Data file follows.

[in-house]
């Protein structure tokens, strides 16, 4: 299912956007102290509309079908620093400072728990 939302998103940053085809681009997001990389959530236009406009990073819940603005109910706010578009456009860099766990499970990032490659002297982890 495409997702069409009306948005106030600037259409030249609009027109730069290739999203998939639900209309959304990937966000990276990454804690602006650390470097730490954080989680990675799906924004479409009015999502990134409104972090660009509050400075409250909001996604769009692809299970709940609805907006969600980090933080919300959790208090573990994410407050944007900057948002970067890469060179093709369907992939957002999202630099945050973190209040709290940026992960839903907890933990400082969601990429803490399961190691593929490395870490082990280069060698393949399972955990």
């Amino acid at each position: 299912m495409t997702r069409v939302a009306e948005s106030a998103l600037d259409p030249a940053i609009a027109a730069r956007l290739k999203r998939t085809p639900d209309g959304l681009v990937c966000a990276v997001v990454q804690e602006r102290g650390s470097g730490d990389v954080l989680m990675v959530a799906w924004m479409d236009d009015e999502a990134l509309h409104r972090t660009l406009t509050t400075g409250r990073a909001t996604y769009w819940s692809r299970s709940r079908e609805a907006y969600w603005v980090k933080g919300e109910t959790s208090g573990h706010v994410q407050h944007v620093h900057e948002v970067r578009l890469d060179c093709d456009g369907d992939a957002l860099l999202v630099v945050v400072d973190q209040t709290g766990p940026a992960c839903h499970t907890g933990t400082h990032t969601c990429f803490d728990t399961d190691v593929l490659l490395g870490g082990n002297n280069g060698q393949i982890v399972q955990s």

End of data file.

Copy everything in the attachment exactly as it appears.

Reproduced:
[in-house]
């Protein structure tokens, strides 16, 4: 299912956007102290509309079908620093400072728990 939302998103940053085809681009997001990389959530236009406009990073819940603005109910706010578009456009860099766990499970990032490659002297982890 495409997702069409009306948005106030600037259409030249609009027109730069290739999203998939639900209309959304990937966000990276990454804690602006650390470097730490954080989680990675799906924004479409009015999502990134409104972090660009509050400075409250909001996604769009692809299970709940609805907006969600980090933080919300959790208090573990994410407050944007900057948002970067890469060179093709369907992939957002999202630099945050973190209040709290940026992960839903907890933990400082969601990429803490399961190691593929490395870490082990280069060698393949399972955990």
């Amino acid at each position: 299912m495409t997702r069409v939302a009306e948005s106030a998103l600037d259409p030249a940053i609009a027109a730069r956007l290739k999203r998939t085809p639900d209309g959304l681009v990937c966000a990276v997001v990454q804690e602006r102290g650390s470097g730490d990389v954080l989680m990675v959530a799906w924004m479409d236009d009015e999502a990134l509309h409104r972090t660009l406009t509050t400075g409250r990073a909001t996604y769009w819940s692809r299970s709940r079908e609805a907006y969600w603005v980090k933080g919300e109910t959790s208090g573990h706010v994410q407050h944007v620093h900057e948002v970067r578009l890469d060179c093709d456009g369907d992939a957002l860099l999202v630099v945050v400072d973190q209040t709290g766990p940026a992960c839903h499970t907890g933990t400082h990032t969601c990429f803490d728990t399961d190691v593929l490659l490395g870490g082990n002297n280069g060698q393949i982890v399972q955990s």